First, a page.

Herring inducted into National Pork Industry Hall of Fame

Hog Slat started as a solution to a supply chain problem when Herring was building a nursery for the family’s 300-sow farrow-to-finish operation.

March 9, 2023

2 Min Read
NPPC HOF Herring 2023.JPG
NPPC

Innovation, family and a customer-focused mindset were foundational for the latest National Pork Industry Hall of Fame inductee, William "Billy" Herring. With his successful career spanning more than 50 years in the pork industry, Herring today was inducted at the National Pork Producers Council's annual business meeting — the National Pork Industry Forum.
 
"Billy's contribution to the U.S. pork industry is second to none. He's influenced how pigs are raised not just in the U.S. but worldwide," said outgoing NPPC President Terry Wolters, a producer from Pipestone, Minnesota. "Billy has made countless lasting contributions to the U.S. pork industry and has led with values that he has instilled in the next generation of pork producers. We congratulate Billy for his induction to the Hall of Fame because the pork industry wouldn't be where it is today without his contributions."
 
Herring founded Hog Slat, which serves pig and poultry farmer's equipment and is the largest contractor and manufacturer of hog equipment in the United States. Hog Slat started as a solution to a supply chain problem when Herring was building a new nursery for the family’s 300-sow farrow-to-finish operation in North Carolina. In response, Herring created his own slats, and his quality workmanship and attention to detail was the start of a multifaceted international enterprise.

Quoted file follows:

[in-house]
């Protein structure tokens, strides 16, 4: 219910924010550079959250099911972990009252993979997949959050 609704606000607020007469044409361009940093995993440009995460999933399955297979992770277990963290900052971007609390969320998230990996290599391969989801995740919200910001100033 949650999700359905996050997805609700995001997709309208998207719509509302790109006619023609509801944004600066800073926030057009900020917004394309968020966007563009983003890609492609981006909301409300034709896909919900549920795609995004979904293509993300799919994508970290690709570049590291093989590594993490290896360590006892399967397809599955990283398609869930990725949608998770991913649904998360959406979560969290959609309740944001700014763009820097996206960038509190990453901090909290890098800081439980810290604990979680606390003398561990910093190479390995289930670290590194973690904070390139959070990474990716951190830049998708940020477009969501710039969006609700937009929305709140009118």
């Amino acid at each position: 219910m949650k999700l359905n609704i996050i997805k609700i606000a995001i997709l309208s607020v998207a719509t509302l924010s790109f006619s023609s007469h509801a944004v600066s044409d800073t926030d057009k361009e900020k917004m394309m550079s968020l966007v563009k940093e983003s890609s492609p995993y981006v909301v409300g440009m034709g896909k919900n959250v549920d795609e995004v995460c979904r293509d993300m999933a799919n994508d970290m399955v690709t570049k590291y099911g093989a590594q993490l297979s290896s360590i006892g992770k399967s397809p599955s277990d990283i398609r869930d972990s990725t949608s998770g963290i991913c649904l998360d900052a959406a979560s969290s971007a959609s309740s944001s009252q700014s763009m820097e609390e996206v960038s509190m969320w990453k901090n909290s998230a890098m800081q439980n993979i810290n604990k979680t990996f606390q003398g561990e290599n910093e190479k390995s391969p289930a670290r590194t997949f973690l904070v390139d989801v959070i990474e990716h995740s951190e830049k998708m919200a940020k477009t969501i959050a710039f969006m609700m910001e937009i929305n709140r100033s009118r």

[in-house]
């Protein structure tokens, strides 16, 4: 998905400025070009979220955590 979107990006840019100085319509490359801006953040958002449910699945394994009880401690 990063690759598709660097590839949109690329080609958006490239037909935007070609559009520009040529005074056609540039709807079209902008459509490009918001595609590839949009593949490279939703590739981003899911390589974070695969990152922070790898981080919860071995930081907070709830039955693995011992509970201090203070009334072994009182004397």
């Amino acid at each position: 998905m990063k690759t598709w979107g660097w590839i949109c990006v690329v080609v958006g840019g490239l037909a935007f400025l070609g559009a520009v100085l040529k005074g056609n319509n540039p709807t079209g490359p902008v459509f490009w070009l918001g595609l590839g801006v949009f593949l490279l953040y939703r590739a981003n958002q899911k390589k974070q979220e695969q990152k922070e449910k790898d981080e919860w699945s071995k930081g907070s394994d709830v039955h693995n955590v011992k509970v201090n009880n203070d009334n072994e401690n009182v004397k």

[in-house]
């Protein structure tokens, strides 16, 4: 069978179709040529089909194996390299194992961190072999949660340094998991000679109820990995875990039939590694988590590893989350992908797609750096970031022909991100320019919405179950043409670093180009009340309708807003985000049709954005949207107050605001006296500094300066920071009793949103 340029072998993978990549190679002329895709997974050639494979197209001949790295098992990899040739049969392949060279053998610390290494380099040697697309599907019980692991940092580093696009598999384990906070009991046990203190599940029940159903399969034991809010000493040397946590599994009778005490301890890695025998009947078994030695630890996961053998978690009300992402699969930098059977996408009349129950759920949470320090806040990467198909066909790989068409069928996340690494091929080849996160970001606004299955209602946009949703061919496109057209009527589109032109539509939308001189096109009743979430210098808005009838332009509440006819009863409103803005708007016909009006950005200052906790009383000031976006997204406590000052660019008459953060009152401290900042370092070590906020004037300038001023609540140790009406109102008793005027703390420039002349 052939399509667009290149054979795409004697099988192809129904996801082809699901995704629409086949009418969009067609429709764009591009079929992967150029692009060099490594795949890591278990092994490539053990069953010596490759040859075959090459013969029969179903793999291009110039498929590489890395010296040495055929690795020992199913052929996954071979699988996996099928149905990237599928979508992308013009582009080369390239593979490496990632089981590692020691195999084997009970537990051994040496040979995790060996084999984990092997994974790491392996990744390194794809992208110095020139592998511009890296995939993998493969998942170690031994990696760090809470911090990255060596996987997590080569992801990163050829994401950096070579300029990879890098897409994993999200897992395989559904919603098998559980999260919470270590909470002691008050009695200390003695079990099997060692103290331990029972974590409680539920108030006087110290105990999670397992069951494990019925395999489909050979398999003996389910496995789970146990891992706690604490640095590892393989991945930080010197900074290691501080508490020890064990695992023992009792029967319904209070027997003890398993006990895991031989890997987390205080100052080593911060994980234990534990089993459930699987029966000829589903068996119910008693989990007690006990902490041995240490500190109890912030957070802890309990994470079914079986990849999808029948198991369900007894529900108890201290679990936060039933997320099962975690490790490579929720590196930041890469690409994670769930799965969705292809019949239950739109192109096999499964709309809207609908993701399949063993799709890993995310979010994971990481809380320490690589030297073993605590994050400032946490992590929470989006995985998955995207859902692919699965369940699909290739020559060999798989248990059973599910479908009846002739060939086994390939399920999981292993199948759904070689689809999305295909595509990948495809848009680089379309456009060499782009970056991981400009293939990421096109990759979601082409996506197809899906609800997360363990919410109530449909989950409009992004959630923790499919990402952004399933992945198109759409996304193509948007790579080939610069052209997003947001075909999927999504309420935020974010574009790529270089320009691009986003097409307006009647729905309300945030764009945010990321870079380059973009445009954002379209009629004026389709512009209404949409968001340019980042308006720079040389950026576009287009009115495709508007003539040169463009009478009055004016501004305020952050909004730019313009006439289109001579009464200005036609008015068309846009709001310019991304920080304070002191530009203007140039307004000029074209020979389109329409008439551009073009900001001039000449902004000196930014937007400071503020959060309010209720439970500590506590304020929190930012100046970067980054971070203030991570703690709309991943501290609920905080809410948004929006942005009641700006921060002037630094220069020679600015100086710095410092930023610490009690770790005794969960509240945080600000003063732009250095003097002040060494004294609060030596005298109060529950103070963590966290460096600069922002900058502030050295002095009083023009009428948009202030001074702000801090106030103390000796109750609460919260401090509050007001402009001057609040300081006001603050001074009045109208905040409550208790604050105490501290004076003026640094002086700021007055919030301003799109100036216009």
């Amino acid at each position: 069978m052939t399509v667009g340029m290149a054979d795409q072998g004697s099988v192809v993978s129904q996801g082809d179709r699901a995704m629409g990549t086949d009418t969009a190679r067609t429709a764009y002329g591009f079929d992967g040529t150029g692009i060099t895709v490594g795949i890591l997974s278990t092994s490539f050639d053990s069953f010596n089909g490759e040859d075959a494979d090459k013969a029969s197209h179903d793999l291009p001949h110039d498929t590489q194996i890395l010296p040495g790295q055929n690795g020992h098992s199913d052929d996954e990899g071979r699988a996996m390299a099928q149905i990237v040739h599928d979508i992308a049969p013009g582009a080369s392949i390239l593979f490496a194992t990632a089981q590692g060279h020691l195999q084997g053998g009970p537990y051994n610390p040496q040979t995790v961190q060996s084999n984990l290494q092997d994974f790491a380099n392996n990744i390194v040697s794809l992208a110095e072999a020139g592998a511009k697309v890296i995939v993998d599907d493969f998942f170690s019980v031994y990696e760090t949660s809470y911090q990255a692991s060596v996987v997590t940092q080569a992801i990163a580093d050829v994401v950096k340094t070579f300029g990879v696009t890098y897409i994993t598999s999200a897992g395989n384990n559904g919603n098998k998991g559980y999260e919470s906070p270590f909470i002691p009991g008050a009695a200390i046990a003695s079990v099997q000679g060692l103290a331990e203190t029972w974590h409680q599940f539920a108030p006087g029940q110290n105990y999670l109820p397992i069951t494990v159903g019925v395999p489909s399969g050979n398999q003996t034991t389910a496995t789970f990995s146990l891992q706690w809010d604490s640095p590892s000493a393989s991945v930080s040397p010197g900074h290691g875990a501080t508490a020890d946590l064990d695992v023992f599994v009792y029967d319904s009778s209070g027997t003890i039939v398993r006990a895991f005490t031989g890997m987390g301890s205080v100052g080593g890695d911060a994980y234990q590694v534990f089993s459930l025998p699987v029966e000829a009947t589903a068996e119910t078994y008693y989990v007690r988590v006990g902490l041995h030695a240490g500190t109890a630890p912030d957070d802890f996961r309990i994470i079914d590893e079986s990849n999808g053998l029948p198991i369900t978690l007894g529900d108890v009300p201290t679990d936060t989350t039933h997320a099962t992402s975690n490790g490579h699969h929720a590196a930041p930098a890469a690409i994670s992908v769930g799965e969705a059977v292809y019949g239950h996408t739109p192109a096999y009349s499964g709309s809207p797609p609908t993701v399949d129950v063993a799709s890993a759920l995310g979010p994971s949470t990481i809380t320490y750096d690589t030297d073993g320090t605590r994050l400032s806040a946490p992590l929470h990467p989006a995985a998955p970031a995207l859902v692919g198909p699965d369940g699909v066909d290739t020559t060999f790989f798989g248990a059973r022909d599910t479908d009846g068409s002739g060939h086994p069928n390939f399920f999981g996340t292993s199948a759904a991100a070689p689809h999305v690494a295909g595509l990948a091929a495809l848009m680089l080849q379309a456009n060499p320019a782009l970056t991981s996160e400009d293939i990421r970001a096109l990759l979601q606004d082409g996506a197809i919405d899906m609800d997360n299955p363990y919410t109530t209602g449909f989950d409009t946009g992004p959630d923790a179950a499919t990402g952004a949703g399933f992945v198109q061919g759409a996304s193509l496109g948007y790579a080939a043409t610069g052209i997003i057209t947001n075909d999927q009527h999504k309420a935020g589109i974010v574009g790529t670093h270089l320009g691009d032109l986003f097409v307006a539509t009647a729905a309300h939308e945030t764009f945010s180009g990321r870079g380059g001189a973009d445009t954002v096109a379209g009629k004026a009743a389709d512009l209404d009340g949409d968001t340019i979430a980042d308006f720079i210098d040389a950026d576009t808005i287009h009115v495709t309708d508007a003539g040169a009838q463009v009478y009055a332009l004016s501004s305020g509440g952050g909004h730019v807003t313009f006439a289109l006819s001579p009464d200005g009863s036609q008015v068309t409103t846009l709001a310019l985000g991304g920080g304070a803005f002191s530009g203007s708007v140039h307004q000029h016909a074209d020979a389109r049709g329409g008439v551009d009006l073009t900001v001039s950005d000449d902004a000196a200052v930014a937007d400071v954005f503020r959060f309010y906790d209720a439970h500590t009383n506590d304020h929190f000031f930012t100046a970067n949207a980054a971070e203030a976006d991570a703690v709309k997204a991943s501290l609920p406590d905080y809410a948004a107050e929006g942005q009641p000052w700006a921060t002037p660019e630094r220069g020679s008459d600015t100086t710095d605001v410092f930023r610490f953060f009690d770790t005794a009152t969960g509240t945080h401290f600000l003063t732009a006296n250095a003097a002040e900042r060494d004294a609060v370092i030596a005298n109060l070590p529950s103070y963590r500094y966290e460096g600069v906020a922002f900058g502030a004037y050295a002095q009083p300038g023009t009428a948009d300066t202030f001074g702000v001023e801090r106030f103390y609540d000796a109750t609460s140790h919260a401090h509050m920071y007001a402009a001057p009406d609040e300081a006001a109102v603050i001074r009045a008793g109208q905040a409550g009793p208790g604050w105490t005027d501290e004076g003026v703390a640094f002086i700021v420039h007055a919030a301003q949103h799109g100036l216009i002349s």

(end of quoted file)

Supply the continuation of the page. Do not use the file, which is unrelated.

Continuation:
Herring's family is at the core of this success — which, by his definition, includes his wife, children, grandchildren, great-grandchildren and the 2,000-plus Hog Slat employees. Herring and sons Tommy, David and Mark work together managing the business, which remains family-owned, and includes a 30,000-sow farm and construction jobs around the globe.
 
Other companies began at the same time as Hog Slat to supply producers. But Herring's business model outgrew and outlasted the rest. "Billy was a producer himself," said Bynum Driggers, Ph.D., professor emeritus at North Carolina State University. "He saw the benefit and how people responded to the need for equipment and the technology he could provide. His company just kept growing and growing under his leadership."
 
Herring has recently retired, but the company upholds the direct-to-farmer model he established, allowing not only for affordable and quality products but also for service, research and development.

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